Domestic Violence and Women of Color: Complex Dynamics
Rita A. Webb, MSW
NASW-DC Senior Practice Associate
Violence and abuse have profound costs for all communities. Yet, for communities of color, the preponderance of violence can be linked to a host of outcomes that have both immediate and long term implications. Though domestic violence, also called intimate partner violence (IPV), is not limited to any one socioeconomic, ethnic, racial, or religious group, the burden of exposure for racial minorities to domestic violence is reported to be significantly high. The findings indicate that minority women experience higher rates of domestic violence then their white counterparts. In order to address the prevention of domestic violence in communities of color, federal, state and county agencies continue to work cooperatively in support of research, community capacity building projects, reports and initiatives that increase understanding, and to identify possible ways to approach the needs of individuals in a culturally responsive way. For social workers and others who provide services to women of color who are survivors of domestic violence, consideration needs to be given to how the women characterize help and the social and cultural context in which they have experienced violence.
Despite the increase in education, legal intervention, medical and community awareness, and the dissemination of more accurate information on the extent of domestic violence, it is difficult to determine overall incidence due to under-reporting. For women of color, under-reporting is a greater concern because they are statistically overrepresented as victims and survivors of domestic violence. Even between racial and ethnic groups of African Americans, Hispanics, American Indians/Alaskan Americans, Asians and Pacific Islander women, there is considerable variation in the rates of domestic violence. Surveys indicate that key components of these findings are the respondents’ willingness to disclose domestic violence and the role of social, demographic, and environmental factors (USDOJ, OJP, 2000).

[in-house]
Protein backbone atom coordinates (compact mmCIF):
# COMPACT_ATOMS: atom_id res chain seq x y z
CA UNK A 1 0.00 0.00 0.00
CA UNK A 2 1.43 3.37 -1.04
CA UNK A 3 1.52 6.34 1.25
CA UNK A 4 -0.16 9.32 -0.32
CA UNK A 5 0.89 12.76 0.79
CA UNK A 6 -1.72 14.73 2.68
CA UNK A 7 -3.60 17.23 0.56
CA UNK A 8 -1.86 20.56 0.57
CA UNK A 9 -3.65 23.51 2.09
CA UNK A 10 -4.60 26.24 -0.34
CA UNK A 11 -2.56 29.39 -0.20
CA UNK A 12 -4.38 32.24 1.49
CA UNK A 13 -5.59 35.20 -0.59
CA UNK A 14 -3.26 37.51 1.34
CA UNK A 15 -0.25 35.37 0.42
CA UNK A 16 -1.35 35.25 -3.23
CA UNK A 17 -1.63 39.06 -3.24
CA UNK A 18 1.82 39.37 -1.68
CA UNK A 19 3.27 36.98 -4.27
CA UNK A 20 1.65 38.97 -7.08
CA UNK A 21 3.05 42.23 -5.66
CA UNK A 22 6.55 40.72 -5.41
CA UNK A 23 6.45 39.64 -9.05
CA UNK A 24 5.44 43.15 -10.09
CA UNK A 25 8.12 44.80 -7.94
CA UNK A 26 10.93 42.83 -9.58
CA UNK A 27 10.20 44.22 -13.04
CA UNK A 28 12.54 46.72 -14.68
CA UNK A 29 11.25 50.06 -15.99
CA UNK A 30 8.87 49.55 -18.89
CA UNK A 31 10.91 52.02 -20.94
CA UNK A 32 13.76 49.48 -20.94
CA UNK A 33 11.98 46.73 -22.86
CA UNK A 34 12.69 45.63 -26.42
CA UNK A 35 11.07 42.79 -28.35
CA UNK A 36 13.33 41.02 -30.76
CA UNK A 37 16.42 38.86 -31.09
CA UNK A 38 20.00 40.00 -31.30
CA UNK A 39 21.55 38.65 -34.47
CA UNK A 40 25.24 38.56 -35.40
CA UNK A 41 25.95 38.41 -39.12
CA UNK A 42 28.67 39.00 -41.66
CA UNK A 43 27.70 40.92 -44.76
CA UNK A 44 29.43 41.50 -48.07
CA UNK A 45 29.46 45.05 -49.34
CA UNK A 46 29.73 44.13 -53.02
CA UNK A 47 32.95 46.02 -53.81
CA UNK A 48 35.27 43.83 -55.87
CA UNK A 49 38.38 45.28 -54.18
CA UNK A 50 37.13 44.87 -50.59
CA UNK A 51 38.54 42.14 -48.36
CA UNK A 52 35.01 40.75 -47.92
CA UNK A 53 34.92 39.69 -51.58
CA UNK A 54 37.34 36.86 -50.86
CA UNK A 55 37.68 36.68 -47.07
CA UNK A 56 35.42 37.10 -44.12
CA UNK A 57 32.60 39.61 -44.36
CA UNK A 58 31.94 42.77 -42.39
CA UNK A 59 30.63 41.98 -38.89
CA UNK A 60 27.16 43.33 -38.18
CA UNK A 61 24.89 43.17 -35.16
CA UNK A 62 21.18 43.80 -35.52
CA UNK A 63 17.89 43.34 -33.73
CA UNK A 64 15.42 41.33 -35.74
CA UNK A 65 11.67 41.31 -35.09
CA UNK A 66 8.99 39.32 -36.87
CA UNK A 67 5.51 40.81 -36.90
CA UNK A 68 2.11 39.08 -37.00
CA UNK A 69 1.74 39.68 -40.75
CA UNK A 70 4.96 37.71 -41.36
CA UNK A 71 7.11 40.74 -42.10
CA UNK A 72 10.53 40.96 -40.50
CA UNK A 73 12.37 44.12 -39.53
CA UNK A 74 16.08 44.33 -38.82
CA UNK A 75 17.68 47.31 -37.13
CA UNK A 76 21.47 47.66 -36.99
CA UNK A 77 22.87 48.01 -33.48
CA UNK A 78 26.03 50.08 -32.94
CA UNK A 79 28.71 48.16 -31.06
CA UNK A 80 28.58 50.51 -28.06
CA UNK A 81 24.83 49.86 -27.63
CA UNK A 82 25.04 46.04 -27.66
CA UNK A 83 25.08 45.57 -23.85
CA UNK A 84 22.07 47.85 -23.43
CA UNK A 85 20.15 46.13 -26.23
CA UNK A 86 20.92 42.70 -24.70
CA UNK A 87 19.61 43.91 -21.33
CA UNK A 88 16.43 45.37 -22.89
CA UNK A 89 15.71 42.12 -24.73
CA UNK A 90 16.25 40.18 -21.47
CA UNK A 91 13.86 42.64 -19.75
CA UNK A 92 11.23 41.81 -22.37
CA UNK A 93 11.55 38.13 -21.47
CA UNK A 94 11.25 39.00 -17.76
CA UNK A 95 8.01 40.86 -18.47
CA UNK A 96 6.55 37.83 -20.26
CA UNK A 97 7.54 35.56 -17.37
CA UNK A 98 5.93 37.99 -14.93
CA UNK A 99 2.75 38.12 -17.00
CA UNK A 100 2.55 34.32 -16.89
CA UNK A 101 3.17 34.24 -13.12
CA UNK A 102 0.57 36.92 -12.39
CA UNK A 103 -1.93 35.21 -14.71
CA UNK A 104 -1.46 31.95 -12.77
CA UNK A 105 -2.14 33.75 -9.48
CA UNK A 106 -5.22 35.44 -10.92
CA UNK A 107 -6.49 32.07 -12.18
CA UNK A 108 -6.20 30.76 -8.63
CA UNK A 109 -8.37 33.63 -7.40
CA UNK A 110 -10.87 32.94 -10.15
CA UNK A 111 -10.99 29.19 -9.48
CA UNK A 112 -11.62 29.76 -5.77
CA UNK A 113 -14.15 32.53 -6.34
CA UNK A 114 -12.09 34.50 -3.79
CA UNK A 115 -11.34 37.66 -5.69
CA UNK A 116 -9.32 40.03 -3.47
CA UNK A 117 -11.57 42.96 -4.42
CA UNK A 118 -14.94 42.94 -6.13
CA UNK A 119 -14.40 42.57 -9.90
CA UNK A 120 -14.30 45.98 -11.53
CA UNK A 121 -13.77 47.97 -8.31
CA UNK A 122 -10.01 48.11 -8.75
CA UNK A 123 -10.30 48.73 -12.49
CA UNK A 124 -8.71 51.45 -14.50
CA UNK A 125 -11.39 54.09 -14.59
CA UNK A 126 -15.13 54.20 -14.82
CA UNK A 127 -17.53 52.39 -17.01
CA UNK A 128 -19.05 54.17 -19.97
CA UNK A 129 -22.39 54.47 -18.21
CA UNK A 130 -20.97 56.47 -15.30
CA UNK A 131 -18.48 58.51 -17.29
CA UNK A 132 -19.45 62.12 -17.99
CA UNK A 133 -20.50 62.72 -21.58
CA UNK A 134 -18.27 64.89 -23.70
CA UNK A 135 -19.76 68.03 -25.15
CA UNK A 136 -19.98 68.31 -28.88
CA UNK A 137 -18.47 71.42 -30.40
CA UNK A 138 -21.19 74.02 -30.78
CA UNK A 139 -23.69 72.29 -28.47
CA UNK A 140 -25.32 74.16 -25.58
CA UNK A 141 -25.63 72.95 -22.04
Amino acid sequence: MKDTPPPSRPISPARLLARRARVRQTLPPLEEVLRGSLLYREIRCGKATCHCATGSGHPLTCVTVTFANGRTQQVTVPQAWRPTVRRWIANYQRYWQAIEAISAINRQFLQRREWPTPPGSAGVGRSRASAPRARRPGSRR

Risk Factors for Women of Color
Recent studies indicate that variables often found in communities of color, such as socio-economic status, cultural background, and age, may influence the impact of domestic violence. Minority women experience domestic violence at disproportionately high rates. This is evident from data gathered by the Women of Color Network, a national advocacy initiative responding to violence against women and families of color. According to the (Women of Color Network, 2006).
African American women experience domestic violence at a rate 35% higher than that of white women, yet they are less likely to use social services and battered women’s programs or seek medical attention for injuries resulting from domestic violence. They also experience higher rates of domestic violence than their white counterparts.
American Indian and Alaska American women experience higher rates of domestic violence than women from other minority groups.
In a survey conducted by the Asian & Pacific Islander Institute on Domestic Violence, 41% to 60% of Asian & Pacific Islander respondents reported experiencing physical and sexual violence during their lifetime.
Hispanic/Latina women were more likely the non-Hispanic women to report they had been raped by a current or former intimate partner at some point their lives. It should be noted, that there were differences among sub-groups of Hispanic/Latina’s within this study.(National Violence Against Women Survey)
There has been increased focus on the link between domestic violence and the HIV & AIDs global pandemic. Though African Americans and Latina women comprise only 25% of the U.S. population, they account for 81% who are HIV positive. According to the Centers of Disease Control, CDC, AIDS diagnoses among Asian and Pacific Islanders has increased steadily (Women of Color United, 2008)...
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- Cultural Contexts Associated with Domestic Violence
- The Role of Social Work in Addressing Domestic Violence for Women of Color